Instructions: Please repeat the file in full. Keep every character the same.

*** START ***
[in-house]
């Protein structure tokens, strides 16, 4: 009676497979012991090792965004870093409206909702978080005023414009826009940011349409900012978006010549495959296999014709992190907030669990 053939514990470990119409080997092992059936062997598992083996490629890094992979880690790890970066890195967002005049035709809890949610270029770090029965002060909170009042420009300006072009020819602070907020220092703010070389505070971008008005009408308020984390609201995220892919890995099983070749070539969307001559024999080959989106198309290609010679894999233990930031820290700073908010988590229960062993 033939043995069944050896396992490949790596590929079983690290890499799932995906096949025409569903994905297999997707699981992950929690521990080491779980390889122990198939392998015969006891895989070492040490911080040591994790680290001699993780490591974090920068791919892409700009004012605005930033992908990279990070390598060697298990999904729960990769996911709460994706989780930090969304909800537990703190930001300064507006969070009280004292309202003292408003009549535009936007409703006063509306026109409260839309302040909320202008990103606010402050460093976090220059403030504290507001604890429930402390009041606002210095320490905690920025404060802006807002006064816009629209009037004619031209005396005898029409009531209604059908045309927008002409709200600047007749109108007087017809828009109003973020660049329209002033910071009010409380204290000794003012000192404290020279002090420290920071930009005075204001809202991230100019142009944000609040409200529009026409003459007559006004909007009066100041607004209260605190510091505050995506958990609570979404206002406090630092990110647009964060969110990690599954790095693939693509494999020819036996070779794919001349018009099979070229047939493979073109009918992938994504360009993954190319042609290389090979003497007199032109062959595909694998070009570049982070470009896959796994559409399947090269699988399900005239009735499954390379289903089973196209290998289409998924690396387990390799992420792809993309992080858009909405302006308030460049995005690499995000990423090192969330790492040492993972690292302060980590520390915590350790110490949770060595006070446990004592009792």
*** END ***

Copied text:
[in-house]
């Protein structure tokens, strides 16, 4: 009676497979012991090792965004870093409206909702978080005023414009826009940011349409900012978006010549495959296999014709992190907030669990 053939514990470990119409080997092992059936062997598992083996490629890094992979880690790890970066890195967002005049035709809890949610270029770090029965002060909170009042420009300006072009020819602070907020220092703010070389505070971008008005009408308020984390609201995220892919890995099983070749070539969307001559024999080959989106198309290609010679894999233990930031820290700073908010988590229960062993 033939043995069944050896396992490949790596590929079983690290890499799932995906096949025409569903994905297999997707699981992950929690521990080491779980390889122990198939392998015969006891895989070492040490911080040591994790680290001699993780490591974090920068791919892409700009004012605005930033992908990279990070390598060697298990999904729960990769996911709460994706989780930090969304909800537990703190930001300064507006969070009280004292309202003292408003009549535009936007409703006063509306026109409260839309302040909320202008990103606010402050460093976090220059403030504290507001604890429930402390009041606002210095320490905690920025404060802006807002006064816009629209009037004619031209005396005898029409009531209604059908045309927008002409709200600047007749109108007087017809828009109003973020660049329209002033910071009010409380204290000794003012000192404290020279002090420290920071930009005075204001809202991230100019142009944000609040409200529009026409003459007559006004909007009066100041607004209260605190510091505050995506958990609570979404206002406090630092990110647009964060969110990690599954790095693939693509494999020819036996070779794919001349018009099979070229047939493979073109009918992938994504360009993954190319042609290389090979003497007199032109062959595909694998070009570049982070470009896959796994559409399947090269699988399900005239009735499954390379289903089973196209290998289409998924690396387990390799992420792809993309992080858009909405302006308030460049995005690499995000990423090192969330790492040492993972690292302060980590520390915590350790110490949770060595006070446990004592009792």